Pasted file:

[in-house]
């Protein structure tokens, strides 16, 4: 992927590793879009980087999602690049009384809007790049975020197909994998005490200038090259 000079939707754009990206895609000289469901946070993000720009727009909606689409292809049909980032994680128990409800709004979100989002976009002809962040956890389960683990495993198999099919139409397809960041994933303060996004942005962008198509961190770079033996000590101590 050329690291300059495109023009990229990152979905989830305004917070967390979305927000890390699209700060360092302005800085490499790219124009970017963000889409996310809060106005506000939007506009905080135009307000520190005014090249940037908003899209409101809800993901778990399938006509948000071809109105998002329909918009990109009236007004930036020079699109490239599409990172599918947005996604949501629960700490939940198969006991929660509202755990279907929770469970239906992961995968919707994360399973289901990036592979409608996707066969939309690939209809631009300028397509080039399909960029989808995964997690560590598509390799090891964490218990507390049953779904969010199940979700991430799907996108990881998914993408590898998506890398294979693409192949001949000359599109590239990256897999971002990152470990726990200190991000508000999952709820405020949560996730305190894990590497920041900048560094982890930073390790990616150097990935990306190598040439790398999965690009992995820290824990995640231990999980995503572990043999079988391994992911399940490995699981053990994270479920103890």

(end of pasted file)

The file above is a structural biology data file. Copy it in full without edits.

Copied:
[in-house]
């Protein structure tokens, strides 16, 4: 992927590793879009980087999602690049009384809007790049975020197909994998005490200038090259 000079939707754009990206895609000289469901946070993000720009727009909606689409292809049909980032994680128990409800709004979100989002976009002809962040956890389960683990495993198999099919139409397809960041994933303060996004942005962008198509961190770079033996000590101590 050329690291300059495109023009990229990152979905989830305004917070967390979305927000890390699209700060360092302005800085490499790219124009970017963000889409996310809060106005506000939007506009905080135009307000520190005014090249940037908003899209409101809800993901778990399938006509948000071809109105998002329909918009990109009236007004930036020079699109490239599409990172599918947005996604949501629960700490939940198969006991929660509202755990279907929770469970239906992961995968919707994360399973289901990036592979409608996707066969939309690939209809631009300028397509080039399909960029989808995964997690560590598509390799090891964490218990507390049953779904969010199940979700991430799907996108990881998914993408590898998506890398294979693409192949001949000359599109590239990256897999971002990152470990726990200190991000508000999952709820405020949560996730305190894990590497920041900048560094982890930073390790990616150097990935990306190598040439790398999965690009992995820290824990995640231990999980995503572990043999079988391994992911399940490995699981053990994270479920103890």